Local health departments are warning that this is baby bat season, increasing the risk of contracting rabies. More than fifty people have been treated in one public health district alone.
Fifty-three people in the Thomas Jefferson Health District received a series of four shots and a dose of gamaglobin to prevent the development of rabies. Thirty of those cases involved bats, although the department’s director, Dr. Denise Bonds, says those patients may not have suffered a bite.
“Bat bites are very, very small. You wouldn’t necessarily know that you’d been bitten by a bat or a bat in a house where there’s someone who couldn’t explain that they’d had exposure to a bat - so, for example, a young child who couldn’t give you a clear explanation or someone who is disabled.”
Symptoms of the neurological virus don’t develop right away, but Bonds says people can’t afford to wait and see if, in fact, they were bitten by a rabid animal.
“A month or two later you will start to develop the signs and symptoms of rabies, and at that point we have no treatment, and there’s been very few cases of people who reach that who survive.”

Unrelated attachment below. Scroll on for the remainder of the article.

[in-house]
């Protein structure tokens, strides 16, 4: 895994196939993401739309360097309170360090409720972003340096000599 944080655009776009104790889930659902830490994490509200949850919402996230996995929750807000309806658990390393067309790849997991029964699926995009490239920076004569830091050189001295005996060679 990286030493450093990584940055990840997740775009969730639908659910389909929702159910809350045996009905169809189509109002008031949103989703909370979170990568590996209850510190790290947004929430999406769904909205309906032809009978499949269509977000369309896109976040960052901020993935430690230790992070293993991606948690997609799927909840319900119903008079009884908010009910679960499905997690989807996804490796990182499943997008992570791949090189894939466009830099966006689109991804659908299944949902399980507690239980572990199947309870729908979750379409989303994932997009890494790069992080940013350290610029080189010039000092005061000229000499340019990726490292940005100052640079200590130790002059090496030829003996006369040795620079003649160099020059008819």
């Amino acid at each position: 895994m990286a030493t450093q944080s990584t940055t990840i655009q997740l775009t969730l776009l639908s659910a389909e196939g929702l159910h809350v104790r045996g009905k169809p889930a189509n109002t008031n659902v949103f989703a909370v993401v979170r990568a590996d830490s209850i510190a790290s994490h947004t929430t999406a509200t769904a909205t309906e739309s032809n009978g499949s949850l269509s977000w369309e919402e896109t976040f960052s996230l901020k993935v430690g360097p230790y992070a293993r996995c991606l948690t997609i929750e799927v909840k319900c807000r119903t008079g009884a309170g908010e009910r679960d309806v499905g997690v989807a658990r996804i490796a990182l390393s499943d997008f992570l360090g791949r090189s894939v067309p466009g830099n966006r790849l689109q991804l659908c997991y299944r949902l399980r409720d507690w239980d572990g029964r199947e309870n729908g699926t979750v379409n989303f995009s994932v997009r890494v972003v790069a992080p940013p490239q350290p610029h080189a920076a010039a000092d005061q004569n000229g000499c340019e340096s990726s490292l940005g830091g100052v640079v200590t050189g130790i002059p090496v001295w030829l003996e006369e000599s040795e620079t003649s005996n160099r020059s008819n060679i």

She says treatment is no more painful than receiving any other shot, and it’s safe for people of all ages. On another preventive front, she advises the public to install window screens and inspect their homes, sealing up any areas where bats could get in.
“Bats are an important part of our ecosystem, and we want to encourage them. We just want to discourage them from living in our attics.”
The best time to do that is autumn when baby bats and their parents have left the premises. Experts also remind the public to keep up with pet vaccinations and boosters, to keep their distance from wild animals and to call animal control if they see any creature that’s acting strangely.